As I’ve said multiple times, the Broncos should consider all options possible at improving the quarterback position. They should be talking with as many agents and as many teams as possible in order to do it.
But I also think that Broncos fans need to be aware to accept a very possible reality. That scenario is that there simply isn’t a veteran quarterback that is available to take the Broncos where they need to go. Beyond the fold, let’s run through many of the quarterbacks currently in the NFL and judge the likelihood that they’ll be available.
When Jason did his preview of free agent quarterbacks, he explicitly limited his analysis to quarterbacks that officially have expiring contracts. Before we get into why this was proper, let’s take a look at those quarterbacks. Three names stand far above all others: Kirk Cousins, Jimmy Garoppolo, and Drew Bress, with Case Keenum coming in a respectable fourth.
I think there’s a very good chance that all four of these quarterbacks may be unavailable to the Broncos.
- I’ve already explained the difficulties that will exist in acquiring Cousins.
- There is no way that San Francisco, with over $100 million in 2018 cap space, is going to let Garoppolo leave, especially after giving up a high 2nd round pick to get him. At worst, they will franchise tag him.
- Brees, meanwhile, does not appear inclined to finish his career anywhere but New Orleans.
- As for Keenum, he is one game away from going to a Super Bowl, and two games away from delivering starved Vikings fans what they’ve craved for the franchise’s entire existence. The Vikings also have about $50 million in cap space. Do not be surprised if Keenum is tagged, either with the franchise or transition designation, if he plays well this Sunday.
Who’s available after these four? Among the next four, there are two major injury concerns in Sam Bradford and Teddy Bridgewater, a 39 year old Josh McCown, and someone who has one foot in the broadcast booth in Jay Cutler. After that? Ryan Fitzpatrick, Drew Stanton, Geno Smith, Matt Moore, and so on. Do any of those names inspire you as a long term veteran solution for the Broncos? They don’t inspire me.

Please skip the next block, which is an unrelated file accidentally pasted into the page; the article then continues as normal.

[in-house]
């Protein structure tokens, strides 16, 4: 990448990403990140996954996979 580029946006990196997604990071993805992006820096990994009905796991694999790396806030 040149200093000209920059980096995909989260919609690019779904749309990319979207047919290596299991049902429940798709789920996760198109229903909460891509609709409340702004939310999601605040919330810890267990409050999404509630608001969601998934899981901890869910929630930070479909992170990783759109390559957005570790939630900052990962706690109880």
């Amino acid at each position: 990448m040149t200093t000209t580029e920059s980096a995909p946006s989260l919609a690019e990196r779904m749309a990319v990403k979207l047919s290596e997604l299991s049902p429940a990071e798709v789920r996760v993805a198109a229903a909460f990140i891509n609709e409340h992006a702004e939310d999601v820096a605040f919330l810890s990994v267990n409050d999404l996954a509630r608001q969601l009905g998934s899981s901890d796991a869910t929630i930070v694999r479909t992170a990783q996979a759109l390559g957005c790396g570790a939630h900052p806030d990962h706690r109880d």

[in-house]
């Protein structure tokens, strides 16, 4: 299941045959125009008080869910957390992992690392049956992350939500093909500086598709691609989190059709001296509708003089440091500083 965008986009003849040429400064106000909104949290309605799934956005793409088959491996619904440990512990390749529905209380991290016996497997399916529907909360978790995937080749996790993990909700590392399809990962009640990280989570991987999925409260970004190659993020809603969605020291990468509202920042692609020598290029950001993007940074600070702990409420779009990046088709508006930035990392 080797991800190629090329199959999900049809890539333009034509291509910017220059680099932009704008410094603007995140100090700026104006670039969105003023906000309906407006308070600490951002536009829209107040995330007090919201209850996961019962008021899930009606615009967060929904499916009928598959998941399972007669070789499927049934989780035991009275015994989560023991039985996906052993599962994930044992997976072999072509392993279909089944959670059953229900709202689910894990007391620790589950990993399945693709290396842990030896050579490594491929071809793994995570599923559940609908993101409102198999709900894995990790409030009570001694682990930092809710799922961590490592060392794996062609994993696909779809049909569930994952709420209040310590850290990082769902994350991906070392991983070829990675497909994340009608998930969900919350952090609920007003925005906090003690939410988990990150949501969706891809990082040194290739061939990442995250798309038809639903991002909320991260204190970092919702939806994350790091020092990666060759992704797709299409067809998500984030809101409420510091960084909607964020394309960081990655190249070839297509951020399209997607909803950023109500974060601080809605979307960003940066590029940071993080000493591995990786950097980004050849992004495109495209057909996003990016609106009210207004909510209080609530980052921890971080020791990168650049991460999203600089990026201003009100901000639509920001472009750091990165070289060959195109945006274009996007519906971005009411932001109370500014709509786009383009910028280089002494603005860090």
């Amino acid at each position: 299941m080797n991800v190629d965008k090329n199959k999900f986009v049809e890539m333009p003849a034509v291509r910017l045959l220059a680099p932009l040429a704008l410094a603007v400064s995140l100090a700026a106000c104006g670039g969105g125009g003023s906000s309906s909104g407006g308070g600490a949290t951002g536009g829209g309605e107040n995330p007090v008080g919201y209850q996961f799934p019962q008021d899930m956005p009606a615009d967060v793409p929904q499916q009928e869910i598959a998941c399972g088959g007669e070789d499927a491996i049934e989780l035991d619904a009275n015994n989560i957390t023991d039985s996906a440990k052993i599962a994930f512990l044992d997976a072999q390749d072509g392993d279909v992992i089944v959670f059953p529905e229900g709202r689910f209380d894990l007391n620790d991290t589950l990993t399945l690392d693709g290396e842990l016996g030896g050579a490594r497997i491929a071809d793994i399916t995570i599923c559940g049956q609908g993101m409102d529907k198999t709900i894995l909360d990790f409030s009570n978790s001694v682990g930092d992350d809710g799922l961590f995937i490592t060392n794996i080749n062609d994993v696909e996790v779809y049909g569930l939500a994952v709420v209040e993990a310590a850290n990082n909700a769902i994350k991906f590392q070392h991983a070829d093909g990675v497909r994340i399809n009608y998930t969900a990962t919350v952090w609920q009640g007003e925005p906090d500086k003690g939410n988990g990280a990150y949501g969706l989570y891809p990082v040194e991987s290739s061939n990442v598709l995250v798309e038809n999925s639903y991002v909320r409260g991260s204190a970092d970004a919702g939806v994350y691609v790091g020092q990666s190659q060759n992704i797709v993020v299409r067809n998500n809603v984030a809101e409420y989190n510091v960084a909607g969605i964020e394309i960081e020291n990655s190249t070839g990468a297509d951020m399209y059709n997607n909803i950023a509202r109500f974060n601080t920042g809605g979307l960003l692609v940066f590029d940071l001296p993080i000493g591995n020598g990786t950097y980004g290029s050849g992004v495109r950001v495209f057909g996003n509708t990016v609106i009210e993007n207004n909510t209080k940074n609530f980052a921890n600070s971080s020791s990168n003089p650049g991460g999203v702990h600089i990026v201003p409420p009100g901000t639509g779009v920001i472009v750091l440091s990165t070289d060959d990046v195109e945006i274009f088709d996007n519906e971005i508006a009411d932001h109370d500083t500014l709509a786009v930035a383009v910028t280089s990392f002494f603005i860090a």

Now, you may retort that there will be quarterbacks that come available from being cut or put on the trade block. Tyrod Taylor, Alex Smith, Eli Manning, and so on. I’ve pondered the same possibility in the past, and John Elway should absolutely do his due diligence to investigate the same.
But know this, there are barriers to acquiring any quarterback currently under contract.
- The quarterback simply may not be made available. For one example, the Dolphins seem to be under no impression that they’re going to have anyone else but Ryan Tannehill at quarterback in 2018.
- The team that holds his rights may trade him to someone else. I’ll repeat this again with Smith as an example: why would the Chiefs give up a starting caliber quarterback to a division rival? And if they were willing to do, shouldn’t the Broncos be a bit suspicious of the motives, in that the Chiefs may no longer see him as starting caliber.
- If cut, the quarterback may want to sign somewhere else. If the Broncos aren’t willing to make the financial commitment that another team is offering, they may not get who they want. There may also be non-financial reasons why a quarterback would prefer another team to Denver. For one hypothetical, Manning may want to reunite with Tom Coughlin in Jacksonville over all other options.
Here’s the cold hard truth: it’s rare that long term starting veteran quarterbacks come on the market. The Broncos should not be defeatist in acknowledging this; they should leave no stone unturned. But they also need to be willing to accept the very real possibility that they could be the ones that have their seat pulled under them in this game of musical chairs.
This is why I generally advocate to acquire both a veteran and rookie quarterback. This is because, like it or not, the Broncos may have no choice but to get their quarterback of the future the old fashioned way: by using the 5th overall pick on one, and hope that pick’s a hit.